Quality Check List

We had an inspiring dialogue about the usefulness of a tool to assure quality Dialogue Education designs and teaching. How do we know we are doing the best Dialogue Education with our students?  Is there a checklist we can use to assure that we have thought of everything, done everything, executed as well as possible, documented wisely? Here’s a first try at such a checklist.


Getting to know you

  1. A clear contract for learning: who needs what as defined by whom?
  2. A short effective Learning Needs and Resources assessment completed by all, responses read and studied by you, analyzed and collated by you.
  3. A warm welcome either by e-mail or personal as students begin the course.

The design bears the burden

  1. The eight design steps carefully worked through for the entire course/workshop/session – including draft indicators (Step #8)   WHO?  WHY?  WHEN?  WHERE? WHAT WHAT FOR? HOW? SO WHAT?
  2. This design reviewed by a peer CDET or GLP Partner or the person who hired you – or all of the above! Listen to their comments and act on them: you decide, they suggest.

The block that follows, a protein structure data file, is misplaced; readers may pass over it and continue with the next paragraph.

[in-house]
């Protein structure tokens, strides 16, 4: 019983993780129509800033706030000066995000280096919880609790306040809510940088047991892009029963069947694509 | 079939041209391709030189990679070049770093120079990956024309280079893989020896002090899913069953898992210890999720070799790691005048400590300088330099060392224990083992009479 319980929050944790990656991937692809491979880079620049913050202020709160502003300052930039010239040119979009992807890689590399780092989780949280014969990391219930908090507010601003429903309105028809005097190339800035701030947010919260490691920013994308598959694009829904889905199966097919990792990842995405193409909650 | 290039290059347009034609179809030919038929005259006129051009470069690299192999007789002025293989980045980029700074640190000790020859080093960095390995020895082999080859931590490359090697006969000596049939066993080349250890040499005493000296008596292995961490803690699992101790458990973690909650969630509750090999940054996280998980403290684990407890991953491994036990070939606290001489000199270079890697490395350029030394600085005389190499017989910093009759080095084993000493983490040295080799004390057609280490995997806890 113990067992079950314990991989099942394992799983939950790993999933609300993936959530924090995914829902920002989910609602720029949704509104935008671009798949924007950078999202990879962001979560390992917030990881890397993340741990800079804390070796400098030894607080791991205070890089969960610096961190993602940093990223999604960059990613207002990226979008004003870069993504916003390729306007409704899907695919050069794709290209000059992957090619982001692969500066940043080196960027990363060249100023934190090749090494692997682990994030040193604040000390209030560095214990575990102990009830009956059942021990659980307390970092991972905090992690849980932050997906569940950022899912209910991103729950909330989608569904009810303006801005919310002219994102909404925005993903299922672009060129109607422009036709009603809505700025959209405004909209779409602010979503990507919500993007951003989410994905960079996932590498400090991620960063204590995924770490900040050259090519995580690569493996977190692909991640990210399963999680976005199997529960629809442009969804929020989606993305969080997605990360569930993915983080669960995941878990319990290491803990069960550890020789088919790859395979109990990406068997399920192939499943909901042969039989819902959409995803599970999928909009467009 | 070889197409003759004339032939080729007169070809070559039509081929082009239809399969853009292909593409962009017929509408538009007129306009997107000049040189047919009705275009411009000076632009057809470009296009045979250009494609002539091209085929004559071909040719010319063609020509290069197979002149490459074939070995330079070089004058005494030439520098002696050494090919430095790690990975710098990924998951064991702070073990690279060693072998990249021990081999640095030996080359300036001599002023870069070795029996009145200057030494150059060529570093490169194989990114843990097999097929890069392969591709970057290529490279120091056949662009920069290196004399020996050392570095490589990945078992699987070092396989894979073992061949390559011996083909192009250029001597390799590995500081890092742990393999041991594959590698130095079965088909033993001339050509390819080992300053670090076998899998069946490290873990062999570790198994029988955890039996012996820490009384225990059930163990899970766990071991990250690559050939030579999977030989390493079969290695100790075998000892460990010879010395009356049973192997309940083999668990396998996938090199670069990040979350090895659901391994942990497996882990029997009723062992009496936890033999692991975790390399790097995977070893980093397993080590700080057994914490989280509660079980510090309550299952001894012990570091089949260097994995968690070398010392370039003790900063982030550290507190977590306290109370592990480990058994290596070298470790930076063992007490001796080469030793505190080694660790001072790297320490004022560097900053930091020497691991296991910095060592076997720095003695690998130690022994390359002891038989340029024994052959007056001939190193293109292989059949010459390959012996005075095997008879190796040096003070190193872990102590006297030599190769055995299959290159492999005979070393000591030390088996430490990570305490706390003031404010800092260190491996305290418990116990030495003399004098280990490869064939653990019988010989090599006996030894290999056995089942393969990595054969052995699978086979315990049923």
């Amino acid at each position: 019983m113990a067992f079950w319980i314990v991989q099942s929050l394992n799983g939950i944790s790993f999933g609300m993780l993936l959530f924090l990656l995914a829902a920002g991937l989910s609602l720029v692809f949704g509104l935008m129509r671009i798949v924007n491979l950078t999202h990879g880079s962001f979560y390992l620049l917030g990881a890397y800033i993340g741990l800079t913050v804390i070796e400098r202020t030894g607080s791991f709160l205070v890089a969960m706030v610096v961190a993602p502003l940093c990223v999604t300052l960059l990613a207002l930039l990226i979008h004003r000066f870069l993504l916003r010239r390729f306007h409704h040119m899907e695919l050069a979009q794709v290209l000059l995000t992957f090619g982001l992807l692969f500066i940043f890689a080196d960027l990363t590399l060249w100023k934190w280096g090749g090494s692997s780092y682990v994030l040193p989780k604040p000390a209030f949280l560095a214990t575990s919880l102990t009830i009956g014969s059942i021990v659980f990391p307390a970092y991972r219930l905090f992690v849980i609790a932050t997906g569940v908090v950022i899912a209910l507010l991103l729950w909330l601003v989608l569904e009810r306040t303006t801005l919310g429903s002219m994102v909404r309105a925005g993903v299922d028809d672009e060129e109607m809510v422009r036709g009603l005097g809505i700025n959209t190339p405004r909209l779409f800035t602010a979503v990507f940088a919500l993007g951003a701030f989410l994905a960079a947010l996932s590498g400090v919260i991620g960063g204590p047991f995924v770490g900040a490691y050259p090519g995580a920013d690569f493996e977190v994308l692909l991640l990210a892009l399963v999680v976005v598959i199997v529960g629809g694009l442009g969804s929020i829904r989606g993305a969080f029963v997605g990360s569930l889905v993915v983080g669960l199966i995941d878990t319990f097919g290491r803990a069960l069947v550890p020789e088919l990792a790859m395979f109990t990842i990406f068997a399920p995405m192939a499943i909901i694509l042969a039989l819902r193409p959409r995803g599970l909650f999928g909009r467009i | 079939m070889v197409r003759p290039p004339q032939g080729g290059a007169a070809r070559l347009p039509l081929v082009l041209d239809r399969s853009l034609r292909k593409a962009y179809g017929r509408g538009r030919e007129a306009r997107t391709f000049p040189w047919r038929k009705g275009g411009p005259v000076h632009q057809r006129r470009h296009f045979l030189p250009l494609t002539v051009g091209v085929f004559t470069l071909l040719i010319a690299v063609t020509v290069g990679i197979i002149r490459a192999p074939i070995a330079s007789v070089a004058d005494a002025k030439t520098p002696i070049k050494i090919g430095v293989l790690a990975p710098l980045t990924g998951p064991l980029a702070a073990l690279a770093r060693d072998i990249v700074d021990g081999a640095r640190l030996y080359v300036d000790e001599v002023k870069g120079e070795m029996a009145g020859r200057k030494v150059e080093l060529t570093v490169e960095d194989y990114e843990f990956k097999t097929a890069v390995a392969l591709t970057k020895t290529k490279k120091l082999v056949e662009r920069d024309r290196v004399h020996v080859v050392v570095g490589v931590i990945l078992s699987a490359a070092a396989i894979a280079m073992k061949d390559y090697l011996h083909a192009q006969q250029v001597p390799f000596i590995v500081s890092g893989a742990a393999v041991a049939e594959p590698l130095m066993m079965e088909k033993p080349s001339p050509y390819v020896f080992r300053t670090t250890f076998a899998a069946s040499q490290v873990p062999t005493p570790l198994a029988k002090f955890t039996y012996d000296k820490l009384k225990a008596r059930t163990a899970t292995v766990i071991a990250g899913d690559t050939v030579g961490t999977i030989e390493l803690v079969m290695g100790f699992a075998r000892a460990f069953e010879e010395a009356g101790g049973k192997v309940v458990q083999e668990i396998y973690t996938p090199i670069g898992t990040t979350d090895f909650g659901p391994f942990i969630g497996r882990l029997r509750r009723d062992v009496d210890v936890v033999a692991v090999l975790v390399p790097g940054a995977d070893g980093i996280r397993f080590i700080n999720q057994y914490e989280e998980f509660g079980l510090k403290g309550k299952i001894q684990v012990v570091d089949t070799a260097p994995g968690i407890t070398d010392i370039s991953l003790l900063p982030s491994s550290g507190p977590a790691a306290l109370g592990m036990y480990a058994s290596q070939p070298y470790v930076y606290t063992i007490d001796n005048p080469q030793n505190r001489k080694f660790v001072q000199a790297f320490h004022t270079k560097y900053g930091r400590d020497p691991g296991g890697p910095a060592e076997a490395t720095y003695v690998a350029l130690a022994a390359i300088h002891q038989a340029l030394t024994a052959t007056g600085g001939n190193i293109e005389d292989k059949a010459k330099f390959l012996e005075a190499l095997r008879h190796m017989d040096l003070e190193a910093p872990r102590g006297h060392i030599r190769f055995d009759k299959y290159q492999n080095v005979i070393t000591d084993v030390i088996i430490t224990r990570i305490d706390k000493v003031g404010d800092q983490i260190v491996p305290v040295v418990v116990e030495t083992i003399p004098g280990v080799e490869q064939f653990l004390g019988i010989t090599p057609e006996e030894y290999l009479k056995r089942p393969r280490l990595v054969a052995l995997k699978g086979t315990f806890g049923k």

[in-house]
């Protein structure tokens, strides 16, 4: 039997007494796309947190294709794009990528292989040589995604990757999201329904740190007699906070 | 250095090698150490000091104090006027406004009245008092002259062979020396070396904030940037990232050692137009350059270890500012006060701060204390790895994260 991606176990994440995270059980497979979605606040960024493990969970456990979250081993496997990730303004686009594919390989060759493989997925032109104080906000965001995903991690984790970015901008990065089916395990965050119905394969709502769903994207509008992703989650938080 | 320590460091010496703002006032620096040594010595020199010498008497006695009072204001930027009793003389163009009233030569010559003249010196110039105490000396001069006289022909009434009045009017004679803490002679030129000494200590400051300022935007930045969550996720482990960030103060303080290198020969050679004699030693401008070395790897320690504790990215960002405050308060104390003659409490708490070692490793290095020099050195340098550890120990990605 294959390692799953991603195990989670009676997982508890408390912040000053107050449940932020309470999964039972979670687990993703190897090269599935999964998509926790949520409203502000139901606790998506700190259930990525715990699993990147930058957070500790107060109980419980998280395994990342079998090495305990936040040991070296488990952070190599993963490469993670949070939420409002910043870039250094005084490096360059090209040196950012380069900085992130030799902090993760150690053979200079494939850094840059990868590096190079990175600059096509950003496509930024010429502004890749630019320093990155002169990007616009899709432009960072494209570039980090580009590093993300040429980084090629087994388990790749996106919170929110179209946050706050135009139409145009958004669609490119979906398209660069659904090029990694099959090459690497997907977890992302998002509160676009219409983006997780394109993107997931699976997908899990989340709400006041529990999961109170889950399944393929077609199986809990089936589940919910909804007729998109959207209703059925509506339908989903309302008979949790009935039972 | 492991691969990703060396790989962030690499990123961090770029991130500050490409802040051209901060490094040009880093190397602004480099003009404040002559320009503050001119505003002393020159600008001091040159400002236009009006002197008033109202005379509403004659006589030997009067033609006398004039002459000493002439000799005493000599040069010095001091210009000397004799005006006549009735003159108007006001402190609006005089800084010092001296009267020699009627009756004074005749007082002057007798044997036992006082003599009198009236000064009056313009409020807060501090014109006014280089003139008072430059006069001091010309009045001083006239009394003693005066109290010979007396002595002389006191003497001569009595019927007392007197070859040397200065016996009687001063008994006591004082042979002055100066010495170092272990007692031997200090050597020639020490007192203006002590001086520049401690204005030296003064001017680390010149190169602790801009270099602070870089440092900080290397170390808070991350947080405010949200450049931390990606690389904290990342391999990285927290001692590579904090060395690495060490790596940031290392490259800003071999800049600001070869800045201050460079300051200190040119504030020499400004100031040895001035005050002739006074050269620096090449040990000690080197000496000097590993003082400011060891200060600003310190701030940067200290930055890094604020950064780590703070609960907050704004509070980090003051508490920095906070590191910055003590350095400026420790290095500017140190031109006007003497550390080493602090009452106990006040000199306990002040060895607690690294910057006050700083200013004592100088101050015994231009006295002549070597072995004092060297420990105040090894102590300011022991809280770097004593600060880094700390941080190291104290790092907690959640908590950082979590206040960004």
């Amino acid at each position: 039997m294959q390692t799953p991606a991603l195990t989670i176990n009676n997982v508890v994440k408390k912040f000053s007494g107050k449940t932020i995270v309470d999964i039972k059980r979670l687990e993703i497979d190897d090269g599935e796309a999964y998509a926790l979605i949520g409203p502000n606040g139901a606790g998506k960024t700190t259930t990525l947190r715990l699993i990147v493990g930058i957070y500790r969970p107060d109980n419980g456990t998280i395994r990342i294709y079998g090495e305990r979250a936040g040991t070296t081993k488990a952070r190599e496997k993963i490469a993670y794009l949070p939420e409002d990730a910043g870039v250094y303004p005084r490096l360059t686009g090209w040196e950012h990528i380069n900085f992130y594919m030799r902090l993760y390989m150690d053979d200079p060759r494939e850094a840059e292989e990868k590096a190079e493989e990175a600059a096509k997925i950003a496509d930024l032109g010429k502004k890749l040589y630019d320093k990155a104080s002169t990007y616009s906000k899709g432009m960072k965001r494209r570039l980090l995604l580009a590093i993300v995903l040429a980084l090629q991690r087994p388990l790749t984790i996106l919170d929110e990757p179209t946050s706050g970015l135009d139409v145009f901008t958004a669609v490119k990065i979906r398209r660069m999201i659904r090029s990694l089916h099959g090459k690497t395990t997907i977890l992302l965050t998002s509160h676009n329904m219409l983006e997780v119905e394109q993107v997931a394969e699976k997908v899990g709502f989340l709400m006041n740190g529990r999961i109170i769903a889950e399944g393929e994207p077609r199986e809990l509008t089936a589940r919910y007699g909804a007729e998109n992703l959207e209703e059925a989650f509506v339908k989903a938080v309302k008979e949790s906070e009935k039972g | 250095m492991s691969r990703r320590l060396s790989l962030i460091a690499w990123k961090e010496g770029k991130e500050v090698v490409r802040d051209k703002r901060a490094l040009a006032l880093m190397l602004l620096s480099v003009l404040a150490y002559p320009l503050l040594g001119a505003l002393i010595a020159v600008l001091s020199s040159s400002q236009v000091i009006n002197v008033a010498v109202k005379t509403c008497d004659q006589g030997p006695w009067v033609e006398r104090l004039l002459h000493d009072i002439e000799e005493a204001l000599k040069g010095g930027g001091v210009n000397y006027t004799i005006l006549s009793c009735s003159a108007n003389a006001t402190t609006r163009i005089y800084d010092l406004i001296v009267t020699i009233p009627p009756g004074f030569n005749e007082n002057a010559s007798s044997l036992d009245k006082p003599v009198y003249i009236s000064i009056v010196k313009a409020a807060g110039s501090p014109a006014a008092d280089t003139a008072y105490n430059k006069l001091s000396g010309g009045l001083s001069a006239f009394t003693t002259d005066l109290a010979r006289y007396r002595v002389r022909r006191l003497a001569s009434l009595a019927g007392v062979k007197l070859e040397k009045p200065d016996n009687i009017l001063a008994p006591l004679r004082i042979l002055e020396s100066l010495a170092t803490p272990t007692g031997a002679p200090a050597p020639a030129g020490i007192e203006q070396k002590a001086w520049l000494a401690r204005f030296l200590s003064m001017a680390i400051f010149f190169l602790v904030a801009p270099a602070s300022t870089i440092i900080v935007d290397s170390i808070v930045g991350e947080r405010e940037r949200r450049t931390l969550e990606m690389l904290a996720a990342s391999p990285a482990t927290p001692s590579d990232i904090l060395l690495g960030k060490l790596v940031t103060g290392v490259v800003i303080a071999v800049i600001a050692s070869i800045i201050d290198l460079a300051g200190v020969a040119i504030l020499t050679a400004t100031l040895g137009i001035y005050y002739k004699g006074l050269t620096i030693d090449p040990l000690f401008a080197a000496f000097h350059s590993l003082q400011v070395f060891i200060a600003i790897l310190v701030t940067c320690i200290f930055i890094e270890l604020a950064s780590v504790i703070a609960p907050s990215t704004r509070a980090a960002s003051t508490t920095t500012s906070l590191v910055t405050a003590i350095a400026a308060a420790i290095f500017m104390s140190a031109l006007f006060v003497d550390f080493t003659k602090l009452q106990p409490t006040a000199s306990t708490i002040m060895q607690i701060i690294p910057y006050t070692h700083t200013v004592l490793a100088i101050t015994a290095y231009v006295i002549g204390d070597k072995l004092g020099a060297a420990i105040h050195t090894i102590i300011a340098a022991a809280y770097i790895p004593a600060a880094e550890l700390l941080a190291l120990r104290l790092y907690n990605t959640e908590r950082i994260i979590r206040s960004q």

3. Take time at the beginning of the course (or before) to have the students review the entire design so they know what is going to happen and what is expected of them.
  4. Stay with the design until you are sure that it needs to be revised; then, revise it with alacrity. Show the new design – the changes you made – in your report to students at the end.

The play’s the thing

  1. The stage is set:  materials, environment, lighting, tech support, small group arrangements.
  2. You know your lines:  You set the learning tasks and sit down. The design bears the burden.
  3. The cues are read:  You are the Resource in the Room: always available, never intrusive. You know the content and have a computer ready for the questions you can’t immediately respond to. Call a colleague, Ask a friend. don’t stay stuck as the teacher, and they won’t stay stuck as learners.
  4. You do what you are teaching: respect, listening, affirming, gentle reliance on the structure, avoiding “plops”.
  5. Timing, timing, timing:  set end times for each task. We’ll share a sample at 2:00. The learning is in the doing and in the deciding and in the dialogue that sums it up.
  6. You begin as scheduled and end exactly on time.

Document – that’s a verb!

  1. The LNRA and responses
  2. The complete design and all changes made en route
  3. Names and information about all students
  4. Indicators (Step #8) of learning and transfer

What would you add ? How could you use this?


This post by Jane Vella.